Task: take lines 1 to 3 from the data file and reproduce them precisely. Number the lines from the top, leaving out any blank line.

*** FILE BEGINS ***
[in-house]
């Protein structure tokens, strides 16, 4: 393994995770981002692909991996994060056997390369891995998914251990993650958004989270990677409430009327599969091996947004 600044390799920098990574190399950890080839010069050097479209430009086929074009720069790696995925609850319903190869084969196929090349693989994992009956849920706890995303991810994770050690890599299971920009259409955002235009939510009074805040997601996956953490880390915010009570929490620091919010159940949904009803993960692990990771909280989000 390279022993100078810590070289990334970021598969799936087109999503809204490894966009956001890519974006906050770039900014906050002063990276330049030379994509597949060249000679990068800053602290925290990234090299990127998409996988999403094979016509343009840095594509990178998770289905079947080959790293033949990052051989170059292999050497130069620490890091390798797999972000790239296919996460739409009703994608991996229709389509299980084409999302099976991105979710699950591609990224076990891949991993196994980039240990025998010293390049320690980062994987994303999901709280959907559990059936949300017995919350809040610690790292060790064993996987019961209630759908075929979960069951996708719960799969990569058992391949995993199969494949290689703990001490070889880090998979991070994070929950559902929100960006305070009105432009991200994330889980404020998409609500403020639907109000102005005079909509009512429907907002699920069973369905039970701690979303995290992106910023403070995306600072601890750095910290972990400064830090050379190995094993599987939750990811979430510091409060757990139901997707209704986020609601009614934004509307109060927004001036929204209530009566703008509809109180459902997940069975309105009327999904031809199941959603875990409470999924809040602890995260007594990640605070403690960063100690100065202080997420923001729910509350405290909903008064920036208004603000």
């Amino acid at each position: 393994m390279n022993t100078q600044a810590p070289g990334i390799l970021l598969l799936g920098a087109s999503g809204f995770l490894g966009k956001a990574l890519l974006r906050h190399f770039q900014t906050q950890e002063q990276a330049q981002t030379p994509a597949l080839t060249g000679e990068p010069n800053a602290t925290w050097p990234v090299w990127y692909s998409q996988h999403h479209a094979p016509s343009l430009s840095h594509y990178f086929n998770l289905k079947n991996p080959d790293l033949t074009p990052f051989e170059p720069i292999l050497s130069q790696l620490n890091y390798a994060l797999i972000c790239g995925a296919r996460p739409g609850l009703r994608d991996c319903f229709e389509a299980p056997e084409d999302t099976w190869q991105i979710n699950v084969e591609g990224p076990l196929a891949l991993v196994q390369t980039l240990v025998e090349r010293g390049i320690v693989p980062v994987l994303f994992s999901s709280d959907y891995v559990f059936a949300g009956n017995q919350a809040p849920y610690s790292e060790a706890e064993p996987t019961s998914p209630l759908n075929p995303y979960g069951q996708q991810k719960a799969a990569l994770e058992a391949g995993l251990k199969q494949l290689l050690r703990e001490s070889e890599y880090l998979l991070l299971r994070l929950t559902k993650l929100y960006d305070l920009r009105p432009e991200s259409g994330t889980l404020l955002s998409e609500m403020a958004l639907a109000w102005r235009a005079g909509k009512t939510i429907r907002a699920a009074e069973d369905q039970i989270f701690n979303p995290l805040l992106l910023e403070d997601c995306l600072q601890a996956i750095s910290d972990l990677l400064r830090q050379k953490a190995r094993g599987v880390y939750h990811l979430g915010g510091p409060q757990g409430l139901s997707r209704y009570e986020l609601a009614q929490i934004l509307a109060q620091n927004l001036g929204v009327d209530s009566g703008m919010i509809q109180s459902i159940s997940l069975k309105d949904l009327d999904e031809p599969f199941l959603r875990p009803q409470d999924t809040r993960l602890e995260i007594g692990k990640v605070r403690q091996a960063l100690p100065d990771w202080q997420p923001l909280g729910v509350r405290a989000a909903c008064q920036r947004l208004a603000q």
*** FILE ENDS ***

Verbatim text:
[in-house]
């Protein structure tokens, strides 16, 4: 393994995770981002692909991996994060056997390369891995998914251990993650958004989270990677409430009327599969091996947004 600044390799920098990574190399950890080839010069050097479209430009086929074009720069790696995925609850319903190869084969196929090349693989994992009956849920706890995303991810994770050690890599299971920009259409955002235009939510009074805040997601996956953490880390915010009570929490620091919010159940949904009803993960692990990771909280989000 390279022993100078810590070289990334970021598969799936087109999503809204490894966009956001890519974006906050770039900014906050002063990276330049030379994509597949060249000679990068800053602290925290990234090299990127998409996988999403094979016509343009840095594509990178998770289905079947080959790293033949990052051989170059292999050497130069620490890091390798797999972000790239296919996460739409009703994608991996229709389509299980084409999302099976991105979710699950591609990224076990891949991993196994980039240990025998010293390049320690980062994987994303999901709280959907559990059936949300017995919350809040610690790292060790064993996987019961209630759908075929979960069951996708719960799969990569058992391949995993199969494949290689703990001490070889880090998979991070994070929950559902929100960006305070009105432009991200994330889980404020998409609500403020639907109000102005005079909509009512429907907002699920069973369905039970701690979303995290992106910023403070995306600072601890750095910290972990400064830090050379190995094993599987939750990811979430510091409060757990139901997707209704986020609601009614934004509307109060927004001036929204209530009566703008509809109180459902997940069975309105009327999904031809199941959603875990409470999924809040602890995260007594990640605070403690960063100690100065202080997420923001729910509350405290909903008064920036208004603000």
């Amino acid at each position: 393994m390279n022993t100078q600044a810590p070289g990334i390799l970021l598969l799936g920098a087109s999503g809204f995770l490894g966009k956001a990574l890519l974006r906050h190399f770039q900014t906050q950890e002063q990276a330049q981002t030379p994509a597949l080839t060249g000679e990068p010069n800053a602290t925290w050097p990234v090299w990127y692909s998409q996988h999403h479209a094979p016509s343009l430009s840095h594509y990178f086929n998770l289905k079947n991996p080959d790293l033949t074009p990052f051989e170059p720069i292999l050497s130069q790696l620490n890091y390798a994060l797999i972000c790239g995925a296919r996460p739409g609850l009703r994608d991996c319903f229709e389509a299980p056997e084409d999302t099976w190869q991105i979710n699950v084969e591609g990224p076990l196929a891949l991993v196994q390369t980039l240990v025998e090349r010293g390049i320690v693989p980062v994987l994303f994992s999901s709280d959907y891995v559990f059936a949300g009956n017995q919350a809040p849920y610690s790292e060790a706890e064993p996987t019961s998914p209630l759908n075929p995303y979960g069951q996708q991810k719960a799969a990569l994770e058992a391949g995993l251990k199969q494949l290689l050690r703990e001490s070889e890599y880090l998979l991070l299971r994070l929950t559902k993650l929100y960006d305070l920009r009105p432009e991200s259409g994330t889980l404020l955002s998409e609500m403020a958004l639907a109000w102005r235009a005079g909509k009512t939510i429907r907002a699920a009074e069973d369905q039970i989270f701690n979303p995290l805040l992106l910023e403070d997601c995306l600072q601890a996956i750095s910290d972990l990677l400064r830090q050379k953490a190995r094993g599987v880390y939750h990811l979430g915010g510091p409060q757990g409430l139901s997707r209704y009570e986020l609601a009614q929490i934004l509307a109060q620091n927004l001036g929204v009327d209530s009566g703008m919010i509809q109180s459902i159940s997940l069975k309105d949904l009327d999904e031809p599969f199941l959603r875990p009803q409470d999924t809040r993960l602890e995260i007594g692990k990640v605070r403690q091996a960063l100690p100065d990771w202080q997420p923001l909280g729910v509350r405290a989000a909903c008064q920036r947004l208004a603000q």